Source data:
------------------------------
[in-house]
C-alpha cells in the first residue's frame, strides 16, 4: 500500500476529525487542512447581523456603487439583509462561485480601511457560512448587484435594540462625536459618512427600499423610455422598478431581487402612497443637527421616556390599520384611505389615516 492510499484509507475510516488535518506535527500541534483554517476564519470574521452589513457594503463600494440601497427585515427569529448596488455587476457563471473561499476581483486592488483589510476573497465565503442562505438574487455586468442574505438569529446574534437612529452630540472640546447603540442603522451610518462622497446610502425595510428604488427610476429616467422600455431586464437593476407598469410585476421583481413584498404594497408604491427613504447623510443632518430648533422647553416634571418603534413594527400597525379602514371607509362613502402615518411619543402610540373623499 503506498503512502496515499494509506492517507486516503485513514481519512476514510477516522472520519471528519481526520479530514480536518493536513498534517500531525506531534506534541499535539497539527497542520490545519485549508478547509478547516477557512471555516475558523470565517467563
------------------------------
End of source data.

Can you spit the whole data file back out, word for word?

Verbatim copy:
[in-house]
C-alpha cells in the first residue's frame, strides 16, 4: 500500500476529525487542512447581523456603487439583509462561485480601511457560512448587484435594540462625536459618512427600499423610455422598478431581487402612497443637527421616556390599520384611505389615516 492510499484509507475510516488535518506535527500541534483554517476564519470574521452589513457594503463600494440601497427585515427569529448596488455587476457563471473561499476581483486592488483589510476573497465565503442562505438574487455586468442574505438569529446574534437612529452630540472640546447603540442603522451610518462622497446610502425595510428604488427610476429616467422600455431586464437593476407598469410585476421583481413584498404594497408604491427613504447623510443632518430648533422647553416634571418603534413594527400597525379602514371607509362613502402615518411619543402610540373623499 503506498503512502496515499494509506492517507486516503485513514481519512476514510477516522472520519471528519481526520479530514480536518493536513498534517500531525506531534506534541499535539497539527497542520490545519485549508478547509478547516477557512471555516475558523470565517467563